Norovirus is the most common cause of acute gastroenteritis in the United States. Each year, it causes 19-21 million illnesses and contributes to 56,000-71,000 hospitalizations and 570-800 deaths. Norovirus is also the most common cause of foodborne-disease outbreaks in the United States. Below is valuable information from the Centers for Disease Control and Prevention
What is norovirus?
Norovirus is a very contagious virus. You can get norovirus from an infected person, contaminated food or water, or by touching contaminated surfaces. The virus causes your stomach or intestines or both to get inflamed (acute gastroenteritis). This leads you to have stomach pain, nausea, and diarrhea and to throw up.
What are the symptoms?
Norovirus causes inflammation of the stomach or intestines or both. This is called acute gastroenteritis.
The most common symptoms:
- throwing up
- stomach pain
- body aches
A person usually develops symptoms 12 to 48 hours after being exposed to norovirus. Most people with norovirus illness get better within 1 to 3 days.
How is norovirus spread?
Norovirus is a highly contagious virus. Anyone can get infected with norovirus and get sick. Also, you can get norovirus illness many times in your life. One reason for this is that there are many different types of noroviruses. Being infected with one type of norovirus may not protect you against other types.
You are most contagious
- when you are sick with norovirus illness, and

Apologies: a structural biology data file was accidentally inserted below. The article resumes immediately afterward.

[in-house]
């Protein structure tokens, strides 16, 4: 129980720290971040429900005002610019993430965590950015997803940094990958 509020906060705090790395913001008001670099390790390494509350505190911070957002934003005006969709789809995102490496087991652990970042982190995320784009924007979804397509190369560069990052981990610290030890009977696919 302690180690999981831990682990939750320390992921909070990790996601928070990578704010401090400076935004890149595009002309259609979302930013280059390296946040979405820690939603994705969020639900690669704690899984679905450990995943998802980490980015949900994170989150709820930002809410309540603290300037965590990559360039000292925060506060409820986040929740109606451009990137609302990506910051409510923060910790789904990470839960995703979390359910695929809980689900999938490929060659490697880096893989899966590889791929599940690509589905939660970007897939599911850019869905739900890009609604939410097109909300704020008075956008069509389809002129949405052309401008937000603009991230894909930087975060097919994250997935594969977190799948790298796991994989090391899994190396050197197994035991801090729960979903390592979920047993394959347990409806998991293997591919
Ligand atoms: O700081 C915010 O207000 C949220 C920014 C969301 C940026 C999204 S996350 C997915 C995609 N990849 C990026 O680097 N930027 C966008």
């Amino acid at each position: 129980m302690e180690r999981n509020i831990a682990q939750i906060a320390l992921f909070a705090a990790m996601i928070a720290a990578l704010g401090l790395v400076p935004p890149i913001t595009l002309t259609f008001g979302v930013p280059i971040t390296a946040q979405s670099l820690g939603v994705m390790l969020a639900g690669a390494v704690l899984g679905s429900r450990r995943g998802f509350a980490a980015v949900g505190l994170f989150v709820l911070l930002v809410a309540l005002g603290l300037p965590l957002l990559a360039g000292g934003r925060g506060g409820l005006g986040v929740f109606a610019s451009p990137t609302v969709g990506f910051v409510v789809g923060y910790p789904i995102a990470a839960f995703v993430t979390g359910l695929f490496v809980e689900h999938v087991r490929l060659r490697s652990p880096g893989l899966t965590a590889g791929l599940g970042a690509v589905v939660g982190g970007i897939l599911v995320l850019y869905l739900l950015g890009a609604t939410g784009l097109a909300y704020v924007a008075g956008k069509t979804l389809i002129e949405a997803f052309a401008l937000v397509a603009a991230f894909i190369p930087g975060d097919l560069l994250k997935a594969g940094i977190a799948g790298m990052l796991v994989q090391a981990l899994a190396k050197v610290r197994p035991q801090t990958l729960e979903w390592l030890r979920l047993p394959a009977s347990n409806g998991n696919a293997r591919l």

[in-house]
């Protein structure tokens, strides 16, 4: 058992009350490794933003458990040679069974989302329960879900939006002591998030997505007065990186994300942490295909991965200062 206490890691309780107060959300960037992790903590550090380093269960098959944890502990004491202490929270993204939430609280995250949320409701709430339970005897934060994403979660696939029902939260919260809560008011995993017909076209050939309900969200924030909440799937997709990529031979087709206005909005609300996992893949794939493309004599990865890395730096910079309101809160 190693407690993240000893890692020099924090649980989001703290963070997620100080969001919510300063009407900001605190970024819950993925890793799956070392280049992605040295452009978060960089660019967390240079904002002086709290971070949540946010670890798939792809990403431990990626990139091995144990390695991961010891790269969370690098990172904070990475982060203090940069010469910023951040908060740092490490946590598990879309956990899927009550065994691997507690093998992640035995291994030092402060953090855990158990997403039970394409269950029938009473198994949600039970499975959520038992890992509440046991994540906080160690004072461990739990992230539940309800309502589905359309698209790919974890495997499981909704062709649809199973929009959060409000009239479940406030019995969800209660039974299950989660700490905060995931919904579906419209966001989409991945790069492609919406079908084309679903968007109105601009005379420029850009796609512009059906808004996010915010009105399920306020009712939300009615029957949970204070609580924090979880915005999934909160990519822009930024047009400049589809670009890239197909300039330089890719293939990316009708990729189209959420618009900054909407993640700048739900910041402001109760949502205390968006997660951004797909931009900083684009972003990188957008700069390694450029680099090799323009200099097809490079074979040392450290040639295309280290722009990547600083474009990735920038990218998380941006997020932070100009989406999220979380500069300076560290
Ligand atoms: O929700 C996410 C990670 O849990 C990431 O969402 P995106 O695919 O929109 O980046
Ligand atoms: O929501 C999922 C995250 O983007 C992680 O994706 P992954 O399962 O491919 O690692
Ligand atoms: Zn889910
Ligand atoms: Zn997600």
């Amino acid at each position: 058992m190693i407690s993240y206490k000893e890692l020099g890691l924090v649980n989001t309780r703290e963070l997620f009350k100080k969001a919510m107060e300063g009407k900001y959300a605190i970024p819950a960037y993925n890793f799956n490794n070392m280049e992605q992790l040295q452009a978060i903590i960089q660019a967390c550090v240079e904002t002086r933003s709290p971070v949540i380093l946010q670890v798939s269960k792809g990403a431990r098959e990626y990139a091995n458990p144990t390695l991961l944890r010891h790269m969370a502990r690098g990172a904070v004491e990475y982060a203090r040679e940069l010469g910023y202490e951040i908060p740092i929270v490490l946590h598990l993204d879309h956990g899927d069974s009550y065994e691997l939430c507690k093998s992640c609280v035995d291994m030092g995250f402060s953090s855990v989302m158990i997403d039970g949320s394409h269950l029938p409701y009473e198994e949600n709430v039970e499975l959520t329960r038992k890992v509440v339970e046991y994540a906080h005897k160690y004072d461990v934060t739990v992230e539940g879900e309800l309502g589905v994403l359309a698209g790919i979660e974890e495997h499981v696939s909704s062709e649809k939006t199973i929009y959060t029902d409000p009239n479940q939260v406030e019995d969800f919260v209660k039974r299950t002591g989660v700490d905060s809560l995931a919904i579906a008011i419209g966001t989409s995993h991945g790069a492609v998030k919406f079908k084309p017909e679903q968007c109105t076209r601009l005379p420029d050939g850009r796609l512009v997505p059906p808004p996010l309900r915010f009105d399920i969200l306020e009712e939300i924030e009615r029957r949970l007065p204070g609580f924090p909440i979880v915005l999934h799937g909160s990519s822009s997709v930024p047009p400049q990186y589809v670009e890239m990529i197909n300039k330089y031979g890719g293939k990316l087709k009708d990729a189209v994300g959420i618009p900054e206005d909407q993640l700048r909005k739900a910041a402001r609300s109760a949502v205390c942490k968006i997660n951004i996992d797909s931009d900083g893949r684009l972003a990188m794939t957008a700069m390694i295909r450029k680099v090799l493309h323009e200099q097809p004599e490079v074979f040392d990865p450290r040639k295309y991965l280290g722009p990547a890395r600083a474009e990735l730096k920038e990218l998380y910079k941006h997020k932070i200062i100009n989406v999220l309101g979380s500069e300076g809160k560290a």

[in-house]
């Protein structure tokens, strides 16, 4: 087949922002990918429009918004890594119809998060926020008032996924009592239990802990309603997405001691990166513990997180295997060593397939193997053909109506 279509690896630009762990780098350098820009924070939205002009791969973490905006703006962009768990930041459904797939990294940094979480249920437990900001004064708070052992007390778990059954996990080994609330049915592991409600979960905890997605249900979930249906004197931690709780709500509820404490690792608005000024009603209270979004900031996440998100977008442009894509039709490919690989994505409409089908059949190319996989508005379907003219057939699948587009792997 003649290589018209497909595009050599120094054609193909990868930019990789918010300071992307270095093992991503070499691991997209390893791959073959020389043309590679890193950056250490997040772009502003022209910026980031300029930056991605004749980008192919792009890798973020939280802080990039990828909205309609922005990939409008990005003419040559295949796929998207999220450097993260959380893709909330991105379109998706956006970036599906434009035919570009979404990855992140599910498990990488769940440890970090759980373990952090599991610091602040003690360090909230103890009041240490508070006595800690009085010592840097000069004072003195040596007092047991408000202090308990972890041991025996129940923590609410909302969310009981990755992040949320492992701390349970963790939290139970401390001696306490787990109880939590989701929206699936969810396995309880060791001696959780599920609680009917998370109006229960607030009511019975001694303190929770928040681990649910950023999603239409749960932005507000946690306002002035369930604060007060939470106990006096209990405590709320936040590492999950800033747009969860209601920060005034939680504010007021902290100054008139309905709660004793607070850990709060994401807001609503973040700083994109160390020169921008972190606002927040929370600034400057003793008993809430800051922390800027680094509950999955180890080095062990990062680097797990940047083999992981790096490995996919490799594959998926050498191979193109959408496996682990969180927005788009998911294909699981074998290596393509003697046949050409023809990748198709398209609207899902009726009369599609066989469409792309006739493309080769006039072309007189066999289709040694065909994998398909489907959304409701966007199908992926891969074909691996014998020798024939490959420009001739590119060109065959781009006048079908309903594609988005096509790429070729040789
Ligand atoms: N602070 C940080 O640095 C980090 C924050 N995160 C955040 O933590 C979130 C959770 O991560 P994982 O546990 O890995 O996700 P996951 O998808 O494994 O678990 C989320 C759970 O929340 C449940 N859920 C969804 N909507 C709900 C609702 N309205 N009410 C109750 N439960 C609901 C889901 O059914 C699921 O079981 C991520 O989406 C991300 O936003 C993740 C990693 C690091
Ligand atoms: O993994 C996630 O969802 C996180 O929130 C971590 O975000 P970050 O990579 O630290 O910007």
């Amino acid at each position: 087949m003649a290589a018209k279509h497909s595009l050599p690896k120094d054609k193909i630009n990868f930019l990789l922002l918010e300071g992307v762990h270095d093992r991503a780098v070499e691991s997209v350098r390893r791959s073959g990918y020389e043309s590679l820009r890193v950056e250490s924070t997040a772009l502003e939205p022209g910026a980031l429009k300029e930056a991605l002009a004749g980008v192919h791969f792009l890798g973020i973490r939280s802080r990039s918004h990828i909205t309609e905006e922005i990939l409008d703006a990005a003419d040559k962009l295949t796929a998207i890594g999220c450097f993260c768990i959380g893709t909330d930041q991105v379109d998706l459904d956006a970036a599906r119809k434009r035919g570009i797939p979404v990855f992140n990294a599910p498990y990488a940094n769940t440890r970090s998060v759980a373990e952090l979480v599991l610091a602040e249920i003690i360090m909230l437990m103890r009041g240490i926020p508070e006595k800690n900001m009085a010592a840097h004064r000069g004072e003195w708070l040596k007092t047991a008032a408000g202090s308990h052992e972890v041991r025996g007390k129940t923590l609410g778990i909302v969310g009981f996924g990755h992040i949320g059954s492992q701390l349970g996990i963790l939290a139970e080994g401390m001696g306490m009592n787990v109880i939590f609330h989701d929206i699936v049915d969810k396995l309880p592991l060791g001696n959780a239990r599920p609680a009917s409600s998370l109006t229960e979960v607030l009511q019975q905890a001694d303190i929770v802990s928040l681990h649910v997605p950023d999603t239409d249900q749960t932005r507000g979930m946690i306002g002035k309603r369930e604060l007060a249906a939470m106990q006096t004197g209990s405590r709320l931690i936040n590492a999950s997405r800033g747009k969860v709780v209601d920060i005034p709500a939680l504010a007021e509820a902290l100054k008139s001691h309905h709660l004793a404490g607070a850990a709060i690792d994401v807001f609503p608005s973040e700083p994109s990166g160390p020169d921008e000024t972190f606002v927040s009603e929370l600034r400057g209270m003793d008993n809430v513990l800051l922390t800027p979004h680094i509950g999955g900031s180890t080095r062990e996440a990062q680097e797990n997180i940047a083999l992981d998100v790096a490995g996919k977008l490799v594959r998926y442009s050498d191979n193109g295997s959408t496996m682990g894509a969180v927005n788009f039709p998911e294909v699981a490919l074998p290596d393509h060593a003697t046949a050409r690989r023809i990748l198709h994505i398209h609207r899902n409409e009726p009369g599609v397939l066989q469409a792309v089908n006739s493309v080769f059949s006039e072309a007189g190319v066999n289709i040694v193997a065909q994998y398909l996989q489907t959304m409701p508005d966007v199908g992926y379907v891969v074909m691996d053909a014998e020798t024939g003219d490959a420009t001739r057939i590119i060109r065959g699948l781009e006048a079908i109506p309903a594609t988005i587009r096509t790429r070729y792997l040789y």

- during the first few days after you recover from norovirus illness.
You can become infected with norovirus by accidentally getting stool or vomit from infected people in your mouth. The CDC says this usually happens by:
- eating food or drinking liquids that are contaminated with norovirus,
- touching surfaces or objects contaminated with norovirus then putting your fingers in your mouth, or
- having contact with someone who is infected with norovirus (for example, caring for or sharing food or eating utensils with someone with norovirus illness).
Norovirus can spread quickly in closed places like daycare centers, nursing homes, schools, and cruise ships. Most norovirus outbreaks happen from November to April in the United States.
How do I prevent the spread of norovirus?
Practice proper hand hygiene
- Wash your hands carefully with soap and water—
- especially after using the toilet and changing diapers, and
- always before eating, preparing, or handling food.
Take care in the kitchen
- Wash fruits and vegetables and cook seafood thoroughly
- Be aware that noroviruses are relatively resistant. They can survive temperatures as high as 140°F and quick steaming processes that are often used for cooking shellfish.
When you are sick, do not prepare food or provide care for others
- The CDC said you should not prepare food for others or provide healthcare while you are sick and for at least two days after symptoms stop.
- This also applies to sick workers in settings such as schools and daycares where they may expose people to norovirus.
Clean and disinfect contaminated surfaces
- After throwing up or having diarrhea, immediately clean and disinfect contaminated surfaces.
- Use a chlorine bleach solution with a concentration of 1000–5000 ppm (5–25 tablespoons of household bleach [5.25%] per gallon of water) or other disinfectant registered as effective against norovirus by the Environmental Protection Agency (EPA).
Wash laundry thoroughly
- Immediately remove and wash clothes or linens that may be contaminated with vomit or stool (feces).
Information from The Centers for Disease Control and Prevention